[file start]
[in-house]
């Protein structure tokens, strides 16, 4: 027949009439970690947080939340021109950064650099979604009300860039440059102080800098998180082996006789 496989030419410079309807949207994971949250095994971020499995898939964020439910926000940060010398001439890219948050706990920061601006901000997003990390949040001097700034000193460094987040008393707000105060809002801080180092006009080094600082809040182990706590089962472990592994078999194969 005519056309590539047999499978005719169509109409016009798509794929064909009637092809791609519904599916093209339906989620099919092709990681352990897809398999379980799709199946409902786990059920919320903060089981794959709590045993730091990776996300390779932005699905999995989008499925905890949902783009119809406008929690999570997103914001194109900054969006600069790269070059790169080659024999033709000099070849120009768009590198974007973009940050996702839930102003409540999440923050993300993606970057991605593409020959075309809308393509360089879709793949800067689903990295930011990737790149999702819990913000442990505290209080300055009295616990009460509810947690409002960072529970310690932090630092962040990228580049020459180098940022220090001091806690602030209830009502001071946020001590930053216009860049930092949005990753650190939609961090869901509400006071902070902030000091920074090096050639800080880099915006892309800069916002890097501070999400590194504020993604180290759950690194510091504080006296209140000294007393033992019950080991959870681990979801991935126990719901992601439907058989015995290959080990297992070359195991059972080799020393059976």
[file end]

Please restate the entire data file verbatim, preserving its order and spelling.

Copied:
[in-house]
């Protein structure tokens, strides 16, 4: 027949009439970690947080939340021109950064650099979604009300860039440059102080800098998180082996006789 496989030419410079309807949207994971949250095994971020499995898939964020439910926000940060010398001439890219948050706990920061601006901000997003990390949040001097700034000193460094987040008393707000105060809002801080180092006009080094600082809040182990706590089962472990592994078999194969 005519056309590539047999499978005719169509109409016009798509794929064909009637092809791609519904599916093209339906989620099919092709990681352990897809398999379980799709199946409902786990059920919320903060089981794959709590045993730091990776996300390779932005699905999995989008499925905890949902783009119809406008929690999570997103914001194109900054969006600069790269070059790169080659024999033709000099070849120009768009590198974007973009940050996702839930102003409540999440923050993300993606970057991605593409020959075309809308393509360089879709793949800067689903990295930011990737790149999702819990913000442990505290209080300055009295616990009460509810947690409002960072529970310690932090630092962040990228580049020459180098940022220090001091806690602030209830009502001071946020001590930053216009860049930092949005990753650190939609961090869901509400006071902070902030000091920074090096050639800080880099915006892309800069916002890097501070999400590194504020993604180290759950690194510091504080006296209140000294007393033992019950080991959870681990979801991935126990719901992601439907058989015995290959080990297992070359195991059972080799020393059976």